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Eur Arch Otorhinolaryngol. Oct 2010; 267(10): 1495–1505.
Published online Jun 30, 2010. doi:  10.1007/s00405-010-1316-x
PMCID: PMC2924496
Voice and speech outcomes of chemoradiation for advanced head and neck cancer: a systematic review
Irene Jacobi, Lisette van der Molen, Hermelinde Huiskens, Maya A. van Rossum, and Frans J. M. Hilgerscorresponding author
The Netherlands Cancer Institute, Plesmanlaan 121, 1066 CX Amsterdam, The Netherlands
Institute of Phonetic Sciences, University of Amsterdam, Amsterdam, The Netherlands
Leiden University Medical Center, Leiden, The Netherlands
Academic Medical Center, University of Amsterdam, Amsterdam, The Netherlands
Frans J. M. Hilgers, Phone: +31-20-5122550, Fax: +31-20-5122554, f.hilgers/at/nki.nl.
corresponding authorCorresponding author.
Received April 12, 2010; Accepted June 14, 2010.
Purpose of this review is to systematically assess the effects on voice and speech of advanced head and neck cancer and its treatment by means of chemoradiotherapy (CRT). The databases Medline, Embase and Cochrane were searched (1991–2009) for terms head and neck cancer, chemoradiation, voice and speech rehabilitation. Twenty articles met the inclusion criteria, whereof 14 reported on voice outcomes and 10 on speech. Within the selected 20 studies, 18 different tools were used for speech or voice evaluation. Most studies assessed their data by means of patient questionnaires. Four studies presented outcome measures in more than one dimension. Most studies summarised the outcomes of posttreatment data that were assessed at various points in time after treatment. Except for four studies, pre-treatment measurements were lacking. This and the fact that most studies combined the outcomes of patients with radiated laryngeal cancers with outcome data of non-laryngeal cancer patients impedes an interpretation in terms of the effects of radiation versus the effects of the disease itself on voice or speech. Overall, the studies indicated that voice and speech degenerated during CRT, improved again 1–2 months after treatment and exceeded pre-treatment levels after 1 year or longer. However, voice and speech measures do not show normal values before or after treatment. Given the large-ranged posttreatment data, missing baseline assessment and the lacking separation of tumour/radiation sites, there is an urgent need for structured standardised multi-dimensional speech and voice assessment protocols in patients with advanced head and neck cancer treated with CRT.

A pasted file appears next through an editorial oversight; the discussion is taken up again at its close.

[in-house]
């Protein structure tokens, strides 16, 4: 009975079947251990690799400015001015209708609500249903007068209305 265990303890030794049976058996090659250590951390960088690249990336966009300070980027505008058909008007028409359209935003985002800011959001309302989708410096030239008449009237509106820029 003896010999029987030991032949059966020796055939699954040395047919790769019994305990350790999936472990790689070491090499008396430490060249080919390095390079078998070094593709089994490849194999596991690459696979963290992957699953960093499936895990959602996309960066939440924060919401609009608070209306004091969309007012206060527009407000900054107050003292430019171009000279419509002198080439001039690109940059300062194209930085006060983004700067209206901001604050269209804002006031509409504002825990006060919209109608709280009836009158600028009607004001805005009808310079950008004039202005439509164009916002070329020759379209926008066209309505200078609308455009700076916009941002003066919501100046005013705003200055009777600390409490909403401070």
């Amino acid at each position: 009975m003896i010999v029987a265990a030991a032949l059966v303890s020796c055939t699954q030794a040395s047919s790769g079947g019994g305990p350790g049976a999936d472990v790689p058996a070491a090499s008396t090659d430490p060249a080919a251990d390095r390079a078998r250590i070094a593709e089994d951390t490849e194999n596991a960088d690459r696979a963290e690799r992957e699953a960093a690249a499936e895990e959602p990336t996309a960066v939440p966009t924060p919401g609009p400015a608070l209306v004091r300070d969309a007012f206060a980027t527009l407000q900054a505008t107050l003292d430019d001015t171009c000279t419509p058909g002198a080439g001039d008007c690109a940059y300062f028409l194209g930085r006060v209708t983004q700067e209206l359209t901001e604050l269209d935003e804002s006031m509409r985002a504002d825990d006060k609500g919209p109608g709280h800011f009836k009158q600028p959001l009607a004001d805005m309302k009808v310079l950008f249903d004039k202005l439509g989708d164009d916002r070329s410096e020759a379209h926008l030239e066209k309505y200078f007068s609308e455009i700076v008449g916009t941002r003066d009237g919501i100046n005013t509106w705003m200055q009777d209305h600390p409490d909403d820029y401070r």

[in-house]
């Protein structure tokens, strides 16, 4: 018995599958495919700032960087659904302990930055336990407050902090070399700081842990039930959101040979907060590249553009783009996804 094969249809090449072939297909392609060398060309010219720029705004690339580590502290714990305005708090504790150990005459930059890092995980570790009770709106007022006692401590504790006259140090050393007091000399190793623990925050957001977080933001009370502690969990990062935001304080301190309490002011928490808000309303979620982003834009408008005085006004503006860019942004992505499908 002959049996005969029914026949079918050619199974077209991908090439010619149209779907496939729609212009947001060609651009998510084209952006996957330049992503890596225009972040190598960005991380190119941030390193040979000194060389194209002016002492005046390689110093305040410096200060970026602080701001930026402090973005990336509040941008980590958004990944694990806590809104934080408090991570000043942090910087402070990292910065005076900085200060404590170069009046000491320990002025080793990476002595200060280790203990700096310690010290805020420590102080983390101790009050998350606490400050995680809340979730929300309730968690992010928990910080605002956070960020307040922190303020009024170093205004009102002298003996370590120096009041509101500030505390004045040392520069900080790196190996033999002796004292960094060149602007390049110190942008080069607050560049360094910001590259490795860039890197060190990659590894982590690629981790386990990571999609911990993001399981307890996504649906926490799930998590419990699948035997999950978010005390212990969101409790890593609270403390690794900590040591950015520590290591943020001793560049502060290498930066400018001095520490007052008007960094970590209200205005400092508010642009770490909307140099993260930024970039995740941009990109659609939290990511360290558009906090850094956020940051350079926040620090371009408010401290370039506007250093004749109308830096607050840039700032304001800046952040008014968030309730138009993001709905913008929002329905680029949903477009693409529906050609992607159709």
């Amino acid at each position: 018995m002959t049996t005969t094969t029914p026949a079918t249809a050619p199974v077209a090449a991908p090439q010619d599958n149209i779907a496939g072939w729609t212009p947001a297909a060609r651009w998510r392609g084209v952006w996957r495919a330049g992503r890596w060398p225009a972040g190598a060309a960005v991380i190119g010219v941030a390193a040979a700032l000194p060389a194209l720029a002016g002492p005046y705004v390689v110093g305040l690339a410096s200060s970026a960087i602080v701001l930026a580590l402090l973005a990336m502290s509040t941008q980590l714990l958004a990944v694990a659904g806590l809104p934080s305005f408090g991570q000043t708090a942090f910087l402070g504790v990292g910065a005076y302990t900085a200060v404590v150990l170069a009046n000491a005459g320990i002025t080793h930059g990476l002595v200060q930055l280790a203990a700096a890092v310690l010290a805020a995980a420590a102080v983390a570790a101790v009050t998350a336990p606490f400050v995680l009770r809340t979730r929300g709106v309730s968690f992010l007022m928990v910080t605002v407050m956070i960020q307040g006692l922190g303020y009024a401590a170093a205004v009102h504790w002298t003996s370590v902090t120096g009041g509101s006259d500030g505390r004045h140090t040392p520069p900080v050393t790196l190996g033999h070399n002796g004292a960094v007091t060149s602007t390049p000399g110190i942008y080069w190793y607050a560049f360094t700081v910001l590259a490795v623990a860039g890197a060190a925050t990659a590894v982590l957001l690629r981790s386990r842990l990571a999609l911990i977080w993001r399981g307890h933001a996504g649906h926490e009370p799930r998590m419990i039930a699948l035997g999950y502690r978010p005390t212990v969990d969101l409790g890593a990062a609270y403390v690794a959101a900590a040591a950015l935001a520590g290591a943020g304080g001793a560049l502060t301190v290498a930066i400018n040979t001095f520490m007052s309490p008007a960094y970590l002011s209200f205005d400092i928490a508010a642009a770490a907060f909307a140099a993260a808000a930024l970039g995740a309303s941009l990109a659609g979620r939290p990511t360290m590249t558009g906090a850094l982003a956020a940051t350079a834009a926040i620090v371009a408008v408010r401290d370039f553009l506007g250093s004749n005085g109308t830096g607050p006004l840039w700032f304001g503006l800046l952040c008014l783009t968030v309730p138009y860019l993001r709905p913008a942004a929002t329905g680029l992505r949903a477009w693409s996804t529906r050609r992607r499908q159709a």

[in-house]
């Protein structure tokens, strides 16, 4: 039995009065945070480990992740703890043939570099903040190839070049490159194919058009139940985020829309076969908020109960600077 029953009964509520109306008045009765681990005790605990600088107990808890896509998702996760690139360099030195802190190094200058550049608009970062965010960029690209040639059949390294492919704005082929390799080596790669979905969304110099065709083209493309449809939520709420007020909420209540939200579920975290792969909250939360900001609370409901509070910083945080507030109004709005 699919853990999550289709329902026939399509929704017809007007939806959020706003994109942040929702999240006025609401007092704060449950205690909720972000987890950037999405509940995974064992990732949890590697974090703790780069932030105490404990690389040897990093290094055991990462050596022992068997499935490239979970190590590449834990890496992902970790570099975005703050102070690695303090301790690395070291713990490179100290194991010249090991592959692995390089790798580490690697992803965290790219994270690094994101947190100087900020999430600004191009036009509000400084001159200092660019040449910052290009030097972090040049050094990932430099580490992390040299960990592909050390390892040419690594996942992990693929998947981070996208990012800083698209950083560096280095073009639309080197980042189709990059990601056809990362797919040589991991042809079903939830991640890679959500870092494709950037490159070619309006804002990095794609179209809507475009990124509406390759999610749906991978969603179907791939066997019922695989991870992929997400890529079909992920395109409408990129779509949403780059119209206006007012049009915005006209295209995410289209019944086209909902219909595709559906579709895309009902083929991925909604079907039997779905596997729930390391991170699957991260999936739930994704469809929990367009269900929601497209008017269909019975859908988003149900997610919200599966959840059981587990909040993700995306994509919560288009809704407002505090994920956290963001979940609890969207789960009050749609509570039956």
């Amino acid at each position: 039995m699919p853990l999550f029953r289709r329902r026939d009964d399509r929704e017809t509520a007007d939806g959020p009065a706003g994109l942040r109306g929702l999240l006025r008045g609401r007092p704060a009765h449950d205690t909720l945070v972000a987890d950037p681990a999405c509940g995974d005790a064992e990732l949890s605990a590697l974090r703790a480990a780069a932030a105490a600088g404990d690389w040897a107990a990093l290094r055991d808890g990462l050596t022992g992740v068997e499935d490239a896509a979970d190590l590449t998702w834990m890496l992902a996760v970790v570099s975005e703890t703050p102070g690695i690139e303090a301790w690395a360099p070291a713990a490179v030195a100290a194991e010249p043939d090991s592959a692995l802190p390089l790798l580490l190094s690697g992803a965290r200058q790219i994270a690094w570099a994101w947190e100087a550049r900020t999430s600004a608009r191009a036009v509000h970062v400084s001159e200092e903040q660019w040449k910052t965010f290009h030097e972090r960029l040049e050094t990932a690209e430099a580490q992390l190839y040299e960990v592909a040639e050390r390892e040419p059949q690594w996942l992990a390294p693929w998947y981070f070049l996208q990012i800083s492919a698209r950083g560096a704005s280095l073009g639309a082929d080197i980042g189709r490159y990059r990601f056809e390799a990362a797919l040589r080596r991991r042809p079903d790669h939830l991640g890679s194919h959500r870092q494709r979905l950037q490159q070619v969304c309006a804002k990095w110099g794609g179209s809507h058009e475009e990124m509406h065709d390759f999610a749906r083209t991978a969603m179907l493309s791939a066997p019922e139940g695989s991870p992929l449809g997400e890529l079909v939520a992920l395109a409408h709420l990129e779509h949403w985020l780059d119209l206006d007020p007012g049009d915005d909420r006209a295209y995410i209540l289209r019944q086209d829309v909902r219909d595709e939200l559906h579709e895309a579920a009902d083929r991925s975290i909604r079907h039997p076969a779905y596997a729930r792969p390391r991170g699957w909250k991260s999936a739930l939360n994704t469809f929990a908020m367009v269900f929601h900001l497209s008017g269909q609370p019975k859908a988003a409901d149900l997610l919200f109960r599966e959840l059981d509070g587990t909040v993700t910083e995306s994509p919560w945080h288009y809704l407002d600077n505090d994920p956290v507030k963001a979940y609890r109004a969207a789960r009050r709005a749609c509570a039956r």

Keywords: Head and neck cancer, Organ preservation, Systematic review, Voice, Speech, Rehabilitation